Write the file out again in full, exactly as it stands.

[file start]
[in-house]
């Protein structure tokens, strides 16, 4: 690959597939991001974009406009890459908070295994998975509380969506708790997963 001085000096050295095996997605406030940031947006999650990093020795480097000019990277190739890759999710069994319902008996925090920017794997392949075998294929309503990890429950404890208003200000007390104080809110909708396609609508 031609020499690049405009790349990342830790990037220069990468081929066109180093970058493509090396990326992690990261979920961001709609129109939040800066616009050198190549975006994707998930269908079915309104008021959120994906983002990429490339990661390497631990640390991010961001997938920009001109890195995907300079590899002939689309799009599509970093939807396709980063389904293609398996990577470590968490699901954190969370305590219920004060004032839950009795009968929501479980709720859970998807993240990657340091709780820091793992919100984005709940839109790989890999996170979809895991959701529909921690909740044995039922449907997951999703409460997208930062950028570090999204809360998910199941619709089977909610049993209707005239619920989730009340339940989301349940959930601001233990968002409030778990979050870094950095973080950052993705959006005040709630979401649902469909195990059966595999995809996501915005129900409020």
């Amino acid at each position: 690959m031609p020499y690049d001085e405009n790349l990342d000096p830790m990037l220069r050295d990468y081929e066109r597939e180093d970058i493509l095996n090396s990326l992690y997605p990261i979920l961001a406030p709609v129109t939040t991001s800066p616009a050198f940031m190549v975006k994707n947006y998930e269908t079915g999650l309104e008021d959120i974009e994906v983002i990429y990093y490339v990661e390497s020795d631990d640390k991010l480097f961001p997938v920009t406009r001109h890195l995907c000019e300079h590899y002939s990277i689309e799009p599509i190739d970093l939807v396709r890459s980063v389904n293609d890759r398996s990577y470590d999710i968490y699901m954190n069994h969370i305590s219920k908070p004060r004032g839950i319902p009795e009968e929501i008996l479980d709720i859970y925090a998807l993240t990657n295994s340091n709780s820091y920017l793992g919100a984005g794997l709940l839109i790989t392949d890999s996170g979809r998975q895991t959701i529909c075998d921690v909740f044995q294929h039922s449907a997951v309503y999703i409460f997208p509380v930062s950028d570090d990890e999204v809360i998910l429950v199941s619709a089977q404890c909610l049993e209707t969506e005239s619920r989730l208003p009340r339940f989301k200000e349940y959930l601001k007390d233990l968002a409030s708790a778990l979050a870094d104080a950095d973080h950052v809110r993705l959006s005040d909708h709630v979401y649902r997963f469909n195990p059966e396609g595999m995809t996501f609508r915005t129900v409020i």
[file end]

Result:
[in-house]
């Protein structure tokens, strides 16, 4: 690959597939991001974009406009890459908070295994998975509380969506708790997963 001085000096050295095996997605406030940031947006999650990093020795480097000019990277190739890759999710069994319902008996925090920017794997392949075998294929309503990890429950404890208003200000007390104080809110909708396609609508 031609020499690049405009790349990342830790990037220069990468081929066109180093970058493509090396990326992690990261979920961001709609129109939040800066616009050198190549975006994707998930269908079915309104008021959120994906983002990429490339990661390497631990640390991010961001997938920009001109890195995907300079590899002939689309799009599509970093939807396709980063389904293609398996990577470590968490699901954190969370305590219920004060004032839950009795009968929501479980709720859970998807993240990657340091709780820091793992919100984005709940839109790989890999996170979809895991959701529909921690909740044995039922449907997951999703409460997208930062950028570090999204809360998910199941619709089977909610049993209707005239619920989730009340339940989301349940959930601001233990968002409030778990979050870094950095973080950052993705959006005040709630979401649902469909195990059966595999995809996501915005129900409020």
């Amino acid at each position: 690959m031609p020499y690049d001085e405009n790349l990342d000096p830790m990037l220069r050295d990468y081929e066109r597939e180093d970058i493509l095996n090396s990326l992690y997605p990261i979920l961001a406030p709609v129109t939040t991001s800066p616009a050198f940031m190549v975006k994707n947006y998930e269908t079915g999650l309104e008021d959120i974009e994906v983002i990429y990093y490339v990661e390497s020795d631990d640390k991010l480097f961001p997938v920009t406009r001109h890195l995907c000019e300079h590899y002939s990277i689309e799009p599509i190739d970093l939807v396709r890459s980063v389904n293609d890759r398996s990577y470590d999710i968490y699901m954190n069994h969370i305590s219920k908070p004060r004032g839950i319902p009795e009968e929501i008996l479980d709720i859970y925090a998807l993240t990657n295994s340091n709780s820091y920017l793992g919100a984005g794997l709940l839109i790989t392949d890999s996170g979809r998975q895991t959701i529909c075998d921690v909740f044995q294929h039922s449907a997951v309503y999703i409460f997208p509380v930062s950028d570090d990890e999204v809360i998910l429950v199941s619709a089977q404890c909610l049993e209707t969506e005239s619920r989730l208003p009340r339940f989301k200000e349940y959930l601001k007390d233990l968002a409030s708790a778990l979050a870094d104080a950095d973080h950052v809110r993705l959006s005040d909708h709630v979401y649902r997963f469909n195990p059966e396609g595999m995809t996501f609508r915005t129900v409020i």